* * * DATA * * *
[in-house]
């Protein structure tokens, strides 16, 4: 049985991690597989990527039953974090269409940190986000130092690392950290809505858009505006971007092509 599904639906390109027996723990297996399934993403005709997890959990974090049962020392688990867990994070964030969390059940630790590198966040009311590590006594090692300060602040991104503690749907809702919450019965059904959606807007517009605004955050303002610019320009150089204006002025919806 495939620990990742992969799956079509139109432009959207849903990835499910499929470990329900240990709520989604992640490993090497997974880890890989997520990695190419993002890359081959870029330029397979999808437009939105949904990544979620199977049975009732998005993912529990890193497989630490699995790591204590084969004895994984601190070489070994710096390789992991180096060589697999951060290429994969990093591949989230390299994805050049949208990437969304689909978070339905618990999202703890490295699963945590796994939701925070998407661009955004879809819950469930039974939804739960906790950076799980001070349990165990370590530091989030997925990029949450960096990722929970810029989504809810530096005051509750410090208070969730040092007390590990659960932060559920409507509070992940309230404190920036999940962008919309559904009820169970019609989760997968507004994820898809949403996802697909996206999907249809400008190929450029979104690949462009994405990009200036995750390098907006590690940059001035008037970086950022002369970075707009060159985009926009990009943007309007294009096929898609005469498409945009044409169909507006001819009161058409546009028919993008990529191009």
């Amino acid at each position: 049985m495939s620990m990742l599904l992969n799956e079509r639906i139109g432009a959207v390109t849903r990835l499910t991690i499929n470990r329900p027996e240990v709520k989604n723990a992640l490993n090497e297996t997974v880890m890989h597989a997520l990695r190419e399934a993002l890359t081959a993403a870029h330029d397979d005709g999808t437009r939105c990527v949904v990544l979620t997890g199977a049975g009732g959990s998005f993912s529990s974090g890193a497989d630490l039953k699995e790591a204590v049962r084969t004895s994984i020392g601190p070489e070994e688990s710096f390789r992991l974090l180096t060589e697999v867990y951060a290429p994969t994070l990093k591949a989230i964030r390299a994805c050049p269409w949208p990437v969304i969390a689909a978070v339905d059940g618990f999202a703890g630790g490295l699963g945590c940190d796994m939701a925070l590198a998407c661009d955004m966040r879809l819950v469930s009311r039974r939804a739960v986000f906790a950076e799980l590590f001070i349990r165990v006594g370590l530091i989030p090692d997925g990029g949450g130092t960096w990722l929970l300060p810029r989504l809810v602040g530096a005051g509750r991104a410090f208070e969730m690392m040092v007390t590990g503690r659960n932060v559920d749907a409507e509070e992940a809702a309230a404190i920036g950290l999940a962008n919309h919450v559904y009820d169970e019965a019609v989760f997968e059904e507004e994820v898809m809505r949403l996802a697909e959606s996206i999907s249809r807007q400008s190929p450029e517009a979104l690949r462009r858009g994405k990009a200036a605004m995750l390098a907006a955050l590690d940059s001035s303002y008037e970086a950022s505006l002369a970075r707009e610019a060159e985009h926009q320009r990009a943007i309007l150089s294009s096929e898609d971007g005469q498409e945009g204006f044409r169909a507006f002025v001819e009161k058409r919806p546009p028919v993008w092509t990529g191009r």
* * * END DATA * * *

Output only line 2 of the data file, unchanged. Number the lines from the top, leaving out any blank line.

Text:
């Protein structure tokens, strides 16, 4: 049985991690597989990527039953974090269409940190986000130092690392950290809505858009505006971007092509 599904639906390109027996723990297996399934993403005709997890959990974090049962020392688990867990994070964030969390059940630790590198966040009311590590006594090692300060602040991104503690749907809702919450019965059904959606807007517009605004955050303002610019320009150089204006002025919806 495939620990990742992969799956079509139109432009959207849903990835499910499929470990329900240990709520989604992640490993090497997974880890890989997520990695190419993002890359081959870029330029397979999808437009939105949904990544979620199977049975009732998005993912529990890193497989630490699995790591204590084969004895994984601190070489070994710096390789992991180096060589697999951060290429994969990093591949989230390299994805050049949208990437969304689909978070339905618990999202703890490295699963945590796994939701925070998407661009955004879809819950469930039974939804739960906790950076799980001070349990165990370590530091989030997925990029949450960096990722929970810029989504809810530096005051509750410090208070969730040092007390590990659960932060559920409507509070992940309230404190920036999940962008919309559904009820169970019609989760997968507004994820898809949403996802697909996206999907249809400008190929450029979104690949462009994405990009200036995750390098907006590690940059001035008037970086950022002369970075707009060159985009926009990009943007309007294009096929898609005469498409945009044409169909507006001819009161058409546009028919993008990529191009």